India has realised this threat though has yet to act in a cohesive manner. Ajit Doval had mentioned it while addressing IPS officers in Nov. He had stated, ‘it is the civil society that can be subverted, divided and manipulated to hurt the interest of the nation.’ His comments were countered with critics stating that accusing society of being anti-national breakdowns trust between the government and its own citizens and this does not bode well for the nation.

          Pakistan, which is a military ruled democracy can create organizations to run disinformation campaigns as also project its own armed forces as national saviours without its actions being internally challenged. If a democracy like India creates similar organizations, even if solely aimed at targeting enemy states, it would still face internal criticism, with political parties accusing the government of exploiting them for political gains. This would be because any organization on information warfare, to be effective, would need to be under the aegis of a central authority, possibly the NSC, which is controlled by the ruling dispensation.   

          The Defence Cyber Agency created for countering such actions, as part of its charter, is hampered because it remains service oriented with limited staff and budget. Hence, India is losing the information warfare battle to Pakistan. Unless India decides to act and create an organization capable of launching offensive information warfare against its adversaries it would be acting defensively banking on blocking sites rather than taking the battle to the adversary. India possesses funds and technology for creating such an organization however lacks the political climate to do so.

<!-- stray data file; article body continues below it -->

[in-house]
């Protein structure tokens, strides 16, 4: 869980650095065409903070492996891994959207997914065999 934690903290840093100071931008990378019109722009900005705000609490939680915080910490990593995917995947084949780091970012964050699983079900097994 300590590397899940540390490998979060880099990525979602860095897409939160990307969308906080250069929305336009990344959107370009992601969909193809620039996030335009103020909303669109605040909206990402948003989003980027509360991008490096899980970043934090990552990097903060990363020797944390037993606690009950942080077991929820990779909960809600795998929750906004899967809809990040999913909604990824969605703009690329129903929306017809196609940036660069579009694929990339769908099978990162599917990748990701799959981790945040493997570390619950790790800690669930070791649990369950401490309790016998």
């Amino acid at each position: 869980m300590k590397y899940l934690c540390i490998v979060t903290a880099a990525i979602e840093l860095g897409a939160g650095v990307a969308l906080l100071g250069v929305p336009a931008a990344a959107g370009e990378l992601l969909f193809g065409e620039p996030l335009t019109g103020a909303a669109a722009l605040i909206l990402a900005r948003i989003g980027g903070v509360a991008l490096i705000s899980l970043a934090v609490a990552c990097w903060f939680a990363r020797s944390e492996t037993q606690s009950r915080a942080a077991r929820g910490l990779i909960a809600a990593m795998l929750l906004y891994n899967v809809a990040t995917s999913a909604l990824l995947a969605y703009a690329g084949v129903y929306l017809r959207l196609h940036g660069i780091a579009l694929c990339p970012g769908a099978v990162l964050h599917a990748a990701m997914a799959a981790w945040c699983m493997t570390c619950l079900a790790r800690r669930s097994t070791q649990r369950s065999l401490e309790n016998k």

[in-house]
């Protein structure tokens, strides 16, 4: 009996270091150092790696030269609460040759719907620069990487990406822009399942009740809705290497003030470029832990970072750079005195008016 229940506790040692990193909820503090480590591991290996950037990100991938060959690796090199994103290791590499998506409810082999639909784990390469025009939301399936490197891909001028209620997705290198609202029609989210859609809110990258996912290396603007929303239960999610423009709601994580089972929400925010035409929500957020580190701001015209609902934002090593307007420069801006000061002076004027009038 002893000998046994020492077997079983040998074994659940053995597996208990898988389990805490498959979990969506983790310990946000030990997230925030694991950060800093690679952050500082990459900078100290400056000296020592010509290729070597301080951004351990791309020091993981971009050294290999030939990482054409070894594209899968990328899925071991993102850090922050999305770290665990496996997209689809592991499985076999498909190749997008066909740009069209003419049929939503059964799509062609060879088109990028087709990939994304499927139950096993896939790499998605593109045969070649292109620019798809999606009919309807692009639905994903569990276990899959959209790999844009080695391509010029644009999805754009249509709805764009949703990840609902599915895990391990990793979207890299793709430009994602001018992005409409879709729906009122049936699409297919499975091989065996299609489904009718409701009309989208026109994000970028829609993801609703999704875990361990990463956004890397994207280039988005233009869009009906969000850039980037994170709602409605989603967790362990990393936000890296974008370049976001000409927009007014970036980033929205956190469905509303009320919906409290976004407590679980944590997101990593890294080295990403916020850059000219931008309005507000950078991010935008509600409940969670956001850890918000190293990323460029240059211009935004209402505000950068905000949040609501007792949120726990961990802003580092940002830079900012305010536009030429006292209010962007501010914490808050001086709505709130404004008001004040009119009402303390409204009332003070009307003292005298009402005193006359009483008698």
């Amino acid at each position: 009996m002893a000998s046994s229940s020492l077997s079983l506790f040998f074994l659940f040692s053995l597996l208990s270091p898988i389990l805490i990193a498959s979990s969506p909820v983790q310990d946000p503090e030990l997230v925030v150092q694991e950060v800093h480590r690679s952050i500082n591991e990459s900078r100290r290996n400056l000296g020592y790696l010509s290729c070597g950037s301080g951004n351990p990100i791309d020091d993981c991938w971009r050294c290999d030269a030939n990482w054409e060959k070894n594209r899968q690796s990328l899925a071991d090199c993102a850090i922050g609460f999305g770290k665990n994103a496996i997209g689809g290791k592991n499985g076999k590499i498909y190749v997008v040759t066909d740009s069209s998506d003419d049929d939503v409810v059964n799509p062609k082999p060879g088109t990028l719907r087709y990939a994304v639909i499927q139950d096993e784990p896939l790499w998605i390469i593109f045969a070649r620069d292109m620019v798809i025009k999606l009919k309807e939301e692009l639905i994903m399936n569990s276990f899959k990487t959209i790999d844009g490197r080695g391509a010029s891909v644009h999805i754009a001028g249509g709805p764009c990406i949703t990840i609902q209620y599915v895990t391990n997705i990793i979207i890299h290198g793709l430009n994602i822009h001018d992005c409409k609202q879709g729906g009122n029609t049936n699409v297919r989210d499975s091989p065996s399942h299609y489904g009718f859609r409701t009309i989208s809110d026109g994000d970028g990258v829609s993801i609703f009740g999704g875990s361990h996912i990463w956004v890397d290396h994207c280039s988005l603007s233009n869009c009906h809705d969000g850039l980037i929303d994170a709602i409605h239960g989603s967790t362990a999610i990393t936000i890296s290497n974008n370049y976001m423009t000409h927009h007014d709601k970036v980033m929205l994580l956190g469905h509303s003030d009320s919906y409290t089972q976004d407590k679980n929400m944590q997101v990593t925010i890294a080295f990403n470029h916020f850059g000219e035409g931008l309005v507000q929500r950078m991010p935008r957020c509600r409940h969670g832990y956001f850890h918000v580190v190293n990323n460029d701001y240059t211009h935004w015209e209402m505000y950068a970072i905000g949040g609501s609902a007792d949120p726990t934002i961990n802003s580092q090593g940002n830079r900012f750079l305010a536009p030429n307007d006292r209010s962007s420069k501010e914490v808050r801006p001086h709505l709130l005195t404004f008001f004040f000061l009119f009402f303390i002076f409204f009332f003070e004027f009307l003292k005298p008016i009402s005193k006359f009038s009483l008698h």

It must be remembered that in an age of nuclear weapons, a few motivated youth with laptops working in a coordinated manner can cause immense societal damage to an adversary. Unless effectively countered all positive steps to better life within a country and passing laws for its betterment can be twisted and disrupted by coordinated disinformation campaigns.